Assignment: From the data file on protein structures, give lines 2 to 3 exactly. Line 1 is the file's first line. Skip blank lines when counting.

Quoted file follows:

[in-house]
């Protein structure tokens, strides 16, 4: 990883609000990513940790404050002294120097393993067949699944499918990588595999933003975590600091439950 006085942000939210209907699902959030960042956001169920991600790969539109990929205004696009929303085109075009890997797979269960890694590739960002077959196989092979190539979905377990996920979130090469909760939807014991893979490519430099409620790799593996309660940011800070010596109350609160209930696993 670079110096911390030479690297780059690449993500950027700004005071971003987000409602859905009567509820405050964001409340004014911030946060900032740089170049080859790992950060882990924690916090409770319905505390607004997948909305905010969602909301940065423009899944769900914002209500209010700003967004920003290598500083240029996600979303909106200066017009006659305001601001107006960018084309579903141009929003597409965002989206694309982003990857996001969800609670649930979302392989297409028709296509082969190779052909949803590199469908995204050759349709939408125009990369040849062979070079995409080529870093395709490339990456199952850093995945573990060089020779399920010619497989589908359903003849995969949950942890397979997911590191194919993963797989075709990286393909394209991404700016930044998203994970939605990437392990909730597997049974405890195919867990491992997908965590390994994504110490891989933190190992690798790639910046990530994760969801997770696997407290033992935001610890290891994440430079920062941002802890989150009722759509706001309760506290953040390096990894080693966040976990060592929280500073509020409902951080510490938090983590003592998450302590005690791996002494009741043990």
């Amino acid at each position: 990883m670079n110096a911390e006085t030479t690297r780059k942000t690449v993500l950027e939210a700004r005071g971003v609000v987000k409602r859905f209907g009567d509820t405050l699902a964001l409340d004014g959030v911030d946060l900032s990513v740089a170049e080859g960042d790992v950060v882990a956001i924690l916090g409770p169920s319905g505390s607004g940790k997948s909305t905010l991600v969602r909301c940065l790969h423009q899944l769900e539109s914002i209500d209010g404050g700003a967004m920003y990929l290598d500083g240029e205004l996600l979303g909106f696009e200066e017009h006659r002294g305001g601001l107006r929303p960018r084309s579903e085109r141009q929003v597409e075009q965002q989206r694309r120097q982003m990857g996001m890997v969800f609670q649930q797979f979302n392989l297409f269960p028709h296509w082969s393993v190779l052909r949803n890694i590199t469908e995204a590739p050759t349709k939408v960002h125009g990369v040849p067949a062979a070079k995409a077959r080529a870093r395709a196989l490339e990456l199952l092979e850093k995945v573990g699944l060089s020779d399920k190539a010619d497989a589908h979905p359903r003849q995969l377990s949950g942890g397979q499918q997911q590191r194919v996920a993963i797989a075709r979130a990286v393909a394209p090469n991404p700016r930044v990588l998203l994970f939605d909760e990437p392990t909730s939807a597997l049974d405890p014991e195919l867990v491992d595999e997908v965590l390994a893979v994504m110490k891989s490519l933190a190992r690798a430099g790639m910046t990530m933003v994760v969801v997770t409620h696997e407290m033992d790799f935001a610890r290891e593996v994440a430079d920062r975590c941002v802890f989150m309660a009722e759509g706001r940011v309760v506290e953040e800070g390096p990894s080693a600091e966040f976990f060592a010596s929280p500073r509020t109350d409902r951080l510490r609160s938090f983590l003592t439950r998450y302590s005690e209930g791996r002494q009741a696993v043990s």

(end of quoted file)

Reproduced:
């Protein structure tokens, strides 16, 4: 990883609000990513940790404050002294120097393993067949699944499918990588595999933003975590600091439950 006085942000939210209907699902959030960042956001169920991600790969539109990929205004696009929303085109075009890997797979269960890694590739960002077959196989092979190539979905377990996920979130090469909760939807014991893979490519430099409620790799593996309660940011800070010596109350609160209930696993 670079110096911390030479690297780059690449993500950027700004005071971003987000409602859905009567509820405050964001409340004014911030946060900032740089170049080859790992950060882990924690916090409770319905505390607004997948909305905010969602909301940065423009899944769900914002209500209010700003967004920003290598500083240029996600979303909106200066017009006659305001601001107006960018084309579903141009929003597409965002989206694309982003990857996001969800609670649930979302392989297409028709296509082969190779052909949803590199469908995204050759349709939408125009990369040849062979070079995409080529870093395709490339990456199952850093995945573990060089020779399920010619497989589908359903003849995969949950942890397979997911590191194919993963797989075709990286393909394209991404700016930044998203994970939605990437392990909730597997049974405890195919867990491992997908965590390994994504110490891989933190190992690798790639910046990530994760969801997770696997407290033992935001610890290891994440430079920062941002802890989150009722759509706001309760506290953040390096990894080693966040976990060592929280500073509020409902951080510490938090983590003592998450302590005690791996002494009741043990």
């Amino acid at each position: 990883m670079n110096a911390e006085t030479t690297r780059k942000t690449v993500l950027e939210a700004r005071g971003v609000v987000k409602r859905f209907g009567d509820t405050l699902a964001l409340d004014g959030v911030d946060l900032s990513v740089a170049e080859g960042d790992v950060v882990a956001i924690l916090g409770p169920s319905g505390s607004g940790k997948s909305t905010l991600v969602r909301c940065l790969h423009q899944l769900e539109s914002i209500d209010g404050g700003a967004m920003y990929l290598d500083g240029e205004l996600l979303g909106f696009e200066e017009h006659r002294g305001g601001l107006r929303p960018r084309s579903e085109r141009q929003v597409e075009q965002q989206r694309r120097q982003m990857g996001m890997v969800f609670q649930q797979f979302n392989l297409f269960p028709h296509w082969s393993v190779l052909r949803n890694i590199t469908e995204a590739p050759t349709k939408v960002h125009g990369v040849p067949a062979a070079k995409a077959r080529a870093r395709a196989l490339e990456l199952l092979e850093k995945v573990g699944l060089s020779d399920k190539a010619d497989a589908h979905p359903r003849q995969l377990s949950g942890g397979q499918q997911q590191r194919v996920a993963i797989a075709r979130a990286v393909a394209p090469n991404p700016r930044v990588l998203l994970f939605d909760e990437p392990t909730s939807a597997l049974d405890p014991e195919l867990v491992d595999e997908v965590l390994a893979v994504m110490k891989s490519l933190a190992r690798a430099g790639m910046t990530m933003v994760v969801v997770t409620h696997e407290m033992d790799f935001a610890r290891e593996v994440a430079d920062r975590c941002v802890f989150m309660a009722e759509g706001r940011v309760v506290e953040e800070g390096p990894s080693a600091e966040f976990f060592a010596s929280p500073r509020t109350d409902r951080l510490r609160s938090f983590l003592t439950r998450y302590s005690e209930g791996r002494q009741a696993v043990s």